PSYCHOLOGICAL IMPACTS OF INCARCERATION

Punishment has become a need in order to bring decorum in society but sometimes it comes with a cost- mental, physical and social- depending on the nature of the crime.

Incarceration is a method of controlling one’s disposition of relining to their old tracks and emphasizing rehabilitation. But today, incarceration is a method of dehumanizing, which elevates the situation into a dire need to introspect. The prisoners suffer from mental illness and find it hard to cope with the post-prison lifestyle.



Identity crisis:

Most of the prisoners are usually impaired of identity when they are confined for a longer period of time, and the imprisonment period leaves them without any sense of belonging.

The way they are addressed in the confinement also takes a major toll on them as they begin to associate themselves with numbers, leaving aside all the inherent charisma of an individual.


Development of unhealthy emotions:

Whatsoever the crime, a prisoner is always on a lookout which doesn’t give much scope for escape, hence the victim gets instilled with fear and develops hypervigilance. This further affects the movement and regular functioning of an individual.

A prison’s environment is potentially dangerous because it invites exploitation. A prison administrator once wrote, “Prison is a barely controlled jungle where the aggressive and the strong will exploit the weak, and the weak are dreadfully aware of it.” This causes the prisoner to be in constant fear which might persuade them to end their life or to remain recluse, such people are also categorized as “prison mask.” These people undergo both emotional and behavioural crisis and choose to remain withdrawn from social interactions.

They find company in isolation and are disconnected from others. Self-imposed isolation could encourage them to lean on themselves. In worst cases, they would lose the capacity to initiate their behaviour and finally reach the initial stages of clinical depression.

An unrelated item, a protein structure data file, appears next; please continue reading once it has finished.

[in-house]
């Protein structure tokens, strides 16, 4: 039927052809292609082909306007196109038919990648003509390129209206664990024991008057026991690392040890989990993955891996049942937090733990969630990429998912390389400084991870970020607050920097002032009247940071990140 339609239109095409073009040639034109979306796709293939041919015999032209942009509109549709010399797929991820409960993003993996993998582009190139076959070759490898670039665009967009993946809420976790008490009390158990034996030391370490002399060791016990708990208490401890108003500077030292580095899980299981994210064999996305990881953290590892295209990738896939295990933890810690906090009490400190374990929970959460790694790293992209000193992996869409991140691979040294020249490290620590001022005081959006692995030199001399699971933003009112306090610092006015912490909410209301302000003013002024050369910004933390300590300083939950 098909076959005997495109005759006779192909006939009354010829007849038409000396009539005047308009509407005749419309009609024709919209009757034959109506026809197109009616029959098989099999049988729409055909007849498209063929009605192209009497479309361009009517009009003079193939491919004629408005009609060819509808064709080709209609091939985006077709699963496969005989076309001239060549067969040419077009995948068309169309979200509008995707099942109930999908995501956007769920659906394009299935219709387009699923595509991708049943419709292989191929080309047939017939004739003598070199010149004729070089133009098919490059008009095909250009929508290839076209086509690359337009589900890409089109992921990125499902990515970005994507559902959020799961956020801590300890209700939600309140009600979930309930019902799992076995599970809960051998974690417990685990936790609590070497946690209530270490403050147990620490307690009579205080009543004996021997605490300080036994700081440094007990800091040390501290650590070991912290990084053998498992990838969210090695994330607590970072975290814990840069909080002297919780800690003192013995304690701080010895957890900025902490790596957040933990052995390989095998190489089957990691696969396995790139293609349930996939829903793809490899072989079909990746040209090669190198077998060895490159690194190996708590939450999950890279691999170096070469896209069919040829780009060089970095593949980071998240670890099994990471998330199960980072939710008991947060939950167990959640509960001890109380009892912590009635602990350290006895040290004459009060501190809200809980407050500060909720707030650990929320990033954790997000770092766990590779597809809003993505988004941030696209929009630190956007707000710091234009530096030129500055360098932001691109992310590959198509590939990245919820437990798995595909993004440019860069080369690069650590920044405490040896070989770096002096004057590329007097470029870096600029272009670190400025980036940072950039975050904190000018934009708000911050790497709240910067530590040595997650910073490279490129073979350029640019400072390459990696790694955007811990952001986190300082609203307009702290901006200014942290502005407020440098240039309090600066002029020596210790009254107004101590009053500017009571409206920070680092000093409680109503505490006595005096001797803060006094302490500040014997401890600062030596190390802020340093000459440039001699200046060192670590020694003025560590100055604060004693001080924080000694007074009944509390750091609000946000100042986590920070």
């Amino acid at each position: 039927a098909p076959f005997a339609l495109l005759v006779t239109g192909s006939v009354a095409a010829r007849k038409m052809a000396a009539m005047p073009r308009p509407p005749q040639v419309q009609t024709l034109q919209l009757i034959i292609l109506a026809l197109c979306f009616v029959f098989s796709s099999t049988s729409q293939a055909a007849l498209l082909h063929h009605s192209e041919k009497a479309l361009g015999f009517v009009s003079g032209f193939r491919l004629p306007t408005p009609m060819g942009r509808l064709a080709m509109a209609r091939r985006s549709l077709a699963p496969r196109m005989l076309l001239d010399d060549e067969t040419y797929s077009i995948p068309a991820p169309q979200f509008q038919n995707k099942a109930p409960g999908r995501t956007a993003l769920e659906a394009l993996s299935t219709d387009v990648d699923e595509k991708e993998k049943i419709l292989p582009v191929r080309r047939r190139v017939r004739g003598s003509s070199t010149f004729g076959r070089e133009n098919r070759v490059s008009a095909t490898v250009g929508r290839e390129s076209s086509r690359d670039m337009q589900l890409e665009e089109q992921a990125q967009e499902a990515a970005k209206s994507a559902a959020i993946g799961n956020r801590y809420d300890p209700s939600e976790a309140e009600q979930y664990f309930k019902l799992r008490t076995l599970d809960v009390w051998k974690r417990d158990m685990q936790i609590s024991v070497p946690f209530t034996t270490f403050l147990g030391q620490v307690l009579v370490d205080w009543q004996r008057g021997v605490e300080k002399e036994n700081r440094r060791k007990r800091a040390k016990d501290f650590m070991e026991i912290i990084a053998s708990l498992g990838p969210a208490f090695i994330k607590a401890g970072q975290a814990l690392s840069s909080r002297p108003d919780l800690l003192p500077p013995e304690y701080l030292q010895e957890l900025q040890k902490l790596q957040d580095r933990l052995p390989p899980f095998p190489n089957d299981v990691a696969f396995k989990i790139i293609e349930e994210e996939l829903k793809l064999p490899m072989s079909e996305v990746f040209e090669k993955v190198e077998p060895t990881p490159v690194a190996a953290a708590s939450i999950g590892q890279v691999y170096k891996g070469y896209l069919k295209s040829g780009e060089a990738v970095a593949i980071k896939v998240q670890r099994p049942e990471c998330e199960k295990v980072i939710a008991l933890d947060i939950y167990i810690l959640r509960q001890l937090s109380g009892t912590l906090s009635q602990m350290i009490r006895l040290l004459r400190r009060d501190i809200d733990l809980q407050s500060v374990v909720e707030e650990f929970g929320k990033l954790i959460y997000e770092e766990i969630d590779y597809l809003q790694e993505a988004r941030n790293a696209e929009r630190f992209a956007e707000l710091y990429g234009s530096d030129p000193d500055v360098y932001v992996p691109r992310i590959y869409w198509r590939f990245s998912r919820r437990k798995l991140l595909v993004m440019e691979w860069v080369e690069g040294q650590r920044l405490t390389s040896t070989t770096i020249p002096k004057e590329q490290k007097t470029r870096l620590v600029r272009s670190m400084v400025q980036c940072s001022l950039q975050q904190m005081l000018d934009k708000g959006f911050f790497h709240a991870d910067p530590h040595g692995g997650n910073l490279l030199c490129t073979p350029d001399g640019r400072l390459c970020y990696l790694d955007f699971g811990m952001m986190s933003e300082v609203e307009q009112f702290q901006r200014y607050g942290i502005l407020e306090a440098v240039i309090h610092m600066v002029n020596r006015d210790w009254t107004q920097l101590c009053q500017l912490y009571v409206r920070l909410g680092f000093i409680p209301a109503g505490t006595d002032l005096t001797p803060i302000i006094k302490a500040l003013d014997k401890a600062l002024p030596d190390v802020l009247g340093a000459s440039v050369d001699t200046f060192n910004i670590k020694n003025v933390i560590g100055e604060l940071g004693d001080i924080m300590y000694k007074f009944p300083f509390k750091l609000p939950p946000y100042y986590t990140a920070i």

Internal conditions:

The prison environment also plays a major role in shaping their behaviours. They sometimes live in cramped and small spaces which vitiates their primary privacy right. The government doesn’t want to spend their resources on “a negative exercise, whose benefits are dubious”. Hence, the authorities should manage the existing facilities.

Since they remain socially deprived and lose out all sense of expression, they gradually become hypersensitive to any stimuli. During my school days, as a part of the special activities club, I had an opportunity to visit the Central jail which served as an alibi to the environment they live in. It truly had the potential of impacting the psychology of a person. My interaction with a mother of a 3-year-old stood out as I began to visualize the mental trauma and the upbringing of the child.

These children usually become resilient to pain and ameliorate as rebels who are not given the privilege to nurture moral ethics. The prison authorities must aim to avoid such instances.


Police brutality:

Prison must be a space for rehabilitation and not a mental asylum. The police brutality against those who are incarcerated or held under trial is horrendous. They have succumbed to inexpressible torture which damages them completely. Hence, when they come into contact with the free world, they are unable to adapt to the pace, build a family or start a journey of their own. Most of the time, people accused of a crime that they aren’t guilty of, have to go through this process as well.

There is no room for emotional connection or affection as the degraded living conditions reiterates them of the deprived social life. This sort of confinement encourages them to compromise their social status, diminish their worth, internalize the circumstances further leading to self-deprecation.


Need for the betterment of prisons:

Prisons, as said before, must be a place where the prisoner doesn’t leave deranged but can readjust to the free society as a better human. Many Scandinavian countries run after the model that “if you treat prisoners like animals, they will act like animals.” Hence, they have structures which help the prisoner grow out of their old habits.

Indian prisons must focus on life after incarceration which will mitigate the emotional impact of the inmates. The staff must employ empathy and not have a cavalier attitude towards one of their own.

Lastly, the government needs to look into every matter without remaining oblivious to the needs of its people. It is the responsibility of everyone to unite and ameliorate every inmate into a responsible citizen.

- Persis Jeyakumar